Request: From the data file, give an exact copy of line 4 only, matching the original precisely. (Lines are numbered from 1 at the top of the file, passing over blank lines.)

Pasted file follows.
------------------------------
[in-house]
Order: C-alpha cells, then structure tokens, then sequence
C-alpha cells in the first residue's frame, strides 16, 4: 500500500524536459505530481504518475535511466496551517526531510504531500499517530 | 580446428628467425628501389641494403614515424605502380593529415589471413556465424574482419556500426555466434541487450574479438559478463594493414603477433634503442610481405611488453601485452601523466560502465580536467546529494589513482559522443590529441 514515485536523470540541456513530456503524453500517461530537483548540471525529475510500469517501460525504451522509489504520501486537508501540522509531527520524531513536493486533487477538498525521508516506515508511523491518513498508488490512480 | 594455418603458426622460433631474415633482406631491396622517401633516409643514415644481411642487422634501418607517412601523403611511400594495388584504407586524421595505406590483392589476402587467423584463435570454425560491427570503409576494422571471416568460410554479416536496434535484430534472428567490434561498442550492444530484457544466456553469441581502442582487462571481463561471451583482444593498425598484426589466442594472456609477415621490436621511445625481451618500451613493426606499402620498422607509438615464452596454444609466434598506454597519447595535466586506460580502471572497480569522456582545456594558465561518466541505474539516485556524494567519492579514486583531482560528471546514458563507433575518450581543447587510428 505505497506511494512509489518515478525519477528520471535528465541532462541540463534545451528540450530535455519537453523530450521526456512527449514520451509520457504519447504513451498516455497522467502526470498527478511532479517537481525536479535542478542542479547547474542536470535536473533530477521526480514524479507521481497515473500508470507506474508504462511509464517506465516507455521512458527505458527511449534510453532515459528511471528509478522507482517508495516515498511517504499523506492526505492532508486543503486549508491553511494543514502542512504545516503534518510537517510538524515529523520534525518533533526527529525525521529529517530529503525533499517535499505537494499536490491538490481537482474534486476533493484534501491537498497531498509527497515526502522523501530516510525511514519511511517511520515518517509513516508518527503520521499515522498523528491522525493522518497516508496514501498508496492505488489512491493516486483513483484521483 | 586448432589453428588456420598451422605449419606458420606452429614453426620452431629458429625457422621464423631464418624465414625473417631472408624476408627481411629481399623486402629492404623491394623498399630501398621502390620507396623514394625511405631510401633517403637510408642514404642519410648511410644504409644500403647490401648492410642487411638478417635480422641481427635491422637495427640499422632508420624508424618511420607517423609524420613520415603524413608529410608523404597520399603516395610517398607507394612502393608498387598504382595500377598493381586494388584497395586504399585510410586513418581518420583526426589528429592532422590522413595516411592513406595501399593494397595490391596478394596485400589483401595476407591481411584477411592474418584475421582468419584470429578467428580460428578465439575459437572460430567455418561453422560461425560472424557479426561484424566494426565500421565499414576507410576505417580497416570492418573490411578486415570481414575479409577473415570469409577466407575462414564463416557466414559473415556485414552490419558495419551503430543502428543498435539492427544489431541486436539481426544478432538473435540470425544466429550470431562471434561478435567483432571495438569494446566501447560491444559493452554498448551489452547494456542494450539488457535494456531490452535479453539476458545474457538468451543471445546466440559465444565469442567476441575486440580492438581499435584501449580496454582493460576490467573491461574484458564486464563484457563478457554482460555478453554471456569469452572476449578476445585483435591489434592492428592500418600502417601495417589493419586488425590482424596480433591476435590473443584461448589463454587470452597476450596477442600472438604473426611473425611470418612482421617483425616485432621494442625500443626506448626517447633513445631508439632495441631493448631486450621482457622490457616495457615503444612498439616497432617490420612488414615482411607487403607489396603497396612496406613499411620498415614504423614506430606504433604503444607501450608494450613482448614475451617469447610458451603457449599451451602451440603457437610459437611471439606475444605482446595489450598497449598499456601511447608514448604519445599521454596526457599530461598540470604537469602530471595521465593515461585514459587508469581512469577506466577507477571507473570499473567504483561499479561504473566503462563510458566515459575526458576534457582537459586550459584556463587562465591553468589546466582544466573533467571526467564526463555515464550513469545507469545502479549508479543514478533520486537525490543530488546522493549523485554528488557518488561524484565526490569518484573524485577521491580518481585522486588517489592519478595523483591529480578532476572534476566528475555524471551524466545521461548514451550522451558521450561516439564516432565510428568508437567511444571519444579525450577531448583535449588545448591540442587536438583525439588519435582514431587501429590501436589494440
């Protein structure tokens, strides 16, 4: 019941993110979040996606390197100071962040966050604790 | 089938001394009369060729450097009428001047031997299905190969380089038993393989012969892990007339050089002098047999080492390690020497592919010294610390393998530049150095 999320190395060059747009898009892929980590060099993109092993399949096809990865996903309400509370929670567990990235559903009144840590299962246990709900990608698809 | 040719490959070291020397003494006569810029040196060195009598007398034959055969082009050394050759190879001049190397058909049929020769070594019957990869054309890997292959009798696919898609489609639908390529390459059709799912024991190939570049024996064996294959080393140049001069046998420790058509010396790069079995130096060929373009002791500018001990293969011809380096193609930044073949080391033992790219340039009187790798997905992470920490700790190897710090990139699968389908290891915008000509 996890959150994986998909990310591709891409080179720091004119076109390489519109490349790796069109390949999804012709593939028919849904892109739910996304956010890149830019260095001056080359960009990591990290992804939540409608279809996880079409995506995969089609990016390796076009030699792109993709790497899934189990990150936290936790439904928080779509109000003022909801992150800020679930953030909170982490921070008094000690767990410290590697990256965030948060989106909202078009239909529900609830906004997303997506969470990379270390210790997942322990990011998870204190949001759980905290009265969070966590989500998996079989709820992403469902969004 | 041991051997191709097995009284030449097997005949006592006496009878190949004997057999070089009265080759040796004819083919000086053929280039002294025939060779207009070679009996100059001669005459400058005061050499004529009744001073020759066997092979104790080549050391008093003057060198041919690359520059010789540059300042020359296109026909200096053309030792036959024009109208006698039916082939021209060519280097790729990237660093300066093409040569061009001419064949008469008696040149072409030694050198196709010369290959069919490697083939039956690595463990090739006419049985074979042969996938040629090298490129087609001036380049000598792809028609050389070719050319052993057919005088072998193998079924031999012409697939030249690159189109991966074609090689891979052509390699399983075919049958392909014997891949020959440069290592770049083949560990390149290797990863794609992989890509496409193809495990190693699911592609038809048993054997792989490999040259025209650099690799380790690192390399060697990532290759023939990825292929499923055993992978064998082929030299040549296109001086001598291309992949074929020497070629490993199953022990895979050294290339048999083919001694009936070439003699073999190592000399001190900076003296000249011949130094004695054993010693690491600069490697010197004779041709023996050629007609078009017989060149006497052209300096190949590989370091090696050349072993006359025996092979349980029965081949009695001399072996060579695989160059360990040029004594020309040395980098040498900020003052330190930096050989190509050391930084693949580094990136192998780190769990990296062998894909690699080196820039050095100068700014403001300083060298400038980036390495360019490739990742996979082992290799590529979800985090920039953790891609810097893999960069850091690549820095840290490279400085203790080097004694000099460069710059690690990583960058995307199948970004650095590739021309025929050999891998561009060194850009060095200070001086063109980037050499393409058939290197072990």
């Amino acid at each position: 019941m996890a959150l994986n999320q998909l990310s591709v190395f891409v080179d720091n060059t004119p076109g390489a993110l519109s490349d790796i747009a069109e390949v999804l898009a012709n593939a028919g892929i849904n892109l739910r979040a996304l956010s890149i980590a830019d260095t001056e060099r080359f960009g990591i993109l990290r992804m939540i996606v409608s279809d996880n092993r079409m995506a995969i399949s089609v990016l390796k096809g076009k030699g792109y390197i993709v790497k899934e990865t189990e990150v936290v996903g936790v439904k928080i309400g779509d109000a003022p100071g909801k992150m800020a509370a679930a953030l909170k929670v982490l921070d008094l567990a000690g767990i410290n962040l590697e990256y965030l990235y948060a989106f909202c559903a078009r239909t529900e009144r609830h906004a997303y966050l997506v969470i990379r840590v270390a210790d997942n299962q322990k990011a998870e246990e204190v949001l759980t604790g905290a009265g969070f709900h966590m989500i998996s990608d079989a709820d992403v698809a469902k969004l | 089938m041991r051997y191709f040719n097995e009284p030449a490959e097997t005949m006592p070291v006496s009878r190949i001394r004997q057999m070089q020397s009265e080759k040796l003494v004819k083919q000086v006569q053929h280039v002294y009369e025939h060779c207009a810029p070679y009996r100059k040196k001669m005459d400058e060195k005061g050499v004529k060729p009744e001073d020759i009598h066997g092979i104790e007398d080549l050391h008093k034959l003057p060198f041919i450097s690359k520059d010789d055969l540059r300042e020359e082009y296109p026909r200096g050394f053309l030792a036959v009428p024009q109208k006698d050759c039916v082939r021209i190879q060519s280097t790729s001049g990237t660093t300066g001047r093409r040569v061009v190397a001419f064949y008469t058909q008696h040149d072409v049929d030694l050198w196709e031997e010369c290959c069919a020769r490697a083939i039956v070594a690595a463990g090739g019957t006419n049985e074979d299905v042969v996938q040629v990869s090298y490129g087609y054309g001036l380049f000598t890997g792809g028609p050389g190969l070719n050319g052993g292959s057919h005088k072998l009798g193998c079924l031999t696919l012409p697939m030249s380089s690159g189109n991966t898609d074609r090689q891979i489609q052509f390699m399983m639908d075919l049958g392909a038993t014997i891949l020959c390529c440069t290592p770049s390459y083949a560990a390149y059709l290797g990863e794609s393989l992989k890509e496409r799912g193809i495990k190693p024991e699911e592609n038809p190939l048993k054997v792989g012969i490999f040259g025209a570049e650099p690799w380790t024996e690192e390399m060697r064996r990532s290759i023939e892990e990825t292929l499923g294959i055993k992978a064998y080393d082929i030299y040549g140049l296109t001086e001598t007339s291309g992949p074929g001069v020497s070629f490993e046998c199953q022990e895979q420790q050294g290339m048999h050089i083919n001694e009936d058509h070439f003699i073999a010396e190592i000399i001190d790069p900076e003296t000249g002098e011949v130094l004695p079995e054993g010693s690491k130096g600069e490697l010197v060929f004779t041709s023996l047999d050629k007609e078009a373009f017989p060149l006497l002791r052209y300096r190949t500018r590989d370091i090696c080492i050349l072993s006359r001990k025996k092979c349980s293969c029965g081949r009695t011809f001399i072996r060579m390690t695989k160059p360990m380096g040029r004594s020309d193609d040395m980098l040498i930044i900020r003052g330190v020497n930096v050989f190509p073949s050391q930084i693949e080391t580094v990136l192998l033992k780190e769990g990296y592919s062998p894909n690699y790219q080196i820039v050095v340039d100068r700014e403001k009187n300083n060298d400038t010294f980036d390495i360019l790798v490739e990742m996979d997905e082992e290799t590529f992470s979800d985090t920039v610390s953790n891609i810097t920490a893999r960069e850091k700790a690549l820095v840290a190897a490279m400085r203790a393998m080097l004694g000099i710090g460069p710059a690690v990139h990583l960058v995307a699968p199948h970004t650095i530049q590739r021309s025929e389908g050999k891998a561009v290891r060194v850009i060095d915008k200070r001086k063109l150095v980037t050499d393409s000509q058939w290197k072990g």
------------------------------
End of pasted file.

């Protein structure tokens, strides 16, 4: 019941993110979040996606390197100071962040966050604790 | 089938001394009369060729450097009428001047031997299905190969380089038993393989012969892990007339050089002098047999080492390690020497592919010294610390393998530049150095 999320190395060059747009898009892929980590060099993109092993399949096809990865996903309400509370929670567990990235559903009144840590299962246990709900990608698809 | 040719490959070291020397003494006569810029040196060195009598007398034959055969082009050394050759190879001049190397058909049929020769070594019957990869054309890997292959009798696919898609489609639908390529390459059709799912024991190939570049024996064996294959080393140049001069046998420790058509010396790069079995130096060929373009002791500018001990293969011809380096193609930044073949080391033992790219340039009187790798997905992470920490700790190897710090990139699968389908290891915008000509 996890959150994986998909990310591709891409080179720091004119076109390489519109490349790796069109390949999804012709593939028919849904892109739910996304956010890149830019260095001056080359960009990591990290992804939540409608279809996880079409995506995969089609990016390796076009030699792109993709790497899934189990990150936290936790439904928080779509109000003022909801992150800020679930953030909170982490921070008094000690767990410290590697990256965030948060989106909202078009239909529900609830906004997303997506969470990379270390210790997942322990990011998870204190949001759980905290009265969070966590989500998996079989709820992403469902969004 | 041991051997191709097995009284030449097997005949006592006496009878190949004997057999070089009265080759040796004819083919000086053929280039002294025939060779207009070679009996100059001669005459400058005061050499004529009744001073020759066997092979104790080549050391008093003057060198041919690359520059010789540059300042020359296109026909200096053309030792036959024009109208006698039916082939021209060519280097790729990237660093300066093409040569061009001419064949008469008696040149072409030694050198196709010369290959069919490697083939039956690595463990090739006419049985074979042969996938040629090298490129087609001036380049000598792809028609050389070719050319052993057919005088072998193998079924031999012409697939030249690159189109991966074609090689891979052509390699399983075919049958392909014997891949020959440069290592770049083949560990390149290797990863794609992989890509496409193809495990190693699911592609038809048993054997792989490999040259025209650099690799380790690192390399060697990532290759023939990825292929499923055993992978064998082929030299040549296109001086001598291309992949074929020497070629490993199953022990895979050294290339048999083919001694009936070439003699073999190592000399001190900076003296000249011949130094004695054993010693690491600069490697010197004779041709023996050629007609078009017989060149006497052209300096190949590989370091090696050349072993006359025996092979349980029965081949009695001399072996060579695989160059360990040029004594020309040395980098040498900020003052330190930096050989190509050391930084693949580094990136192998780190769990990296062998894909690699080196820039050095100068700014403001300083060298400038980036390495360019490739990742996979082992290799590529979800985090920039953790891609810097893999960069850091690549820095840290490279400085203790080097004694000099460069710059690690990583960058995307199948970004650095590739021309025929050999891998561009060194850009060095200070001086063109980037050499393409058939290197072990």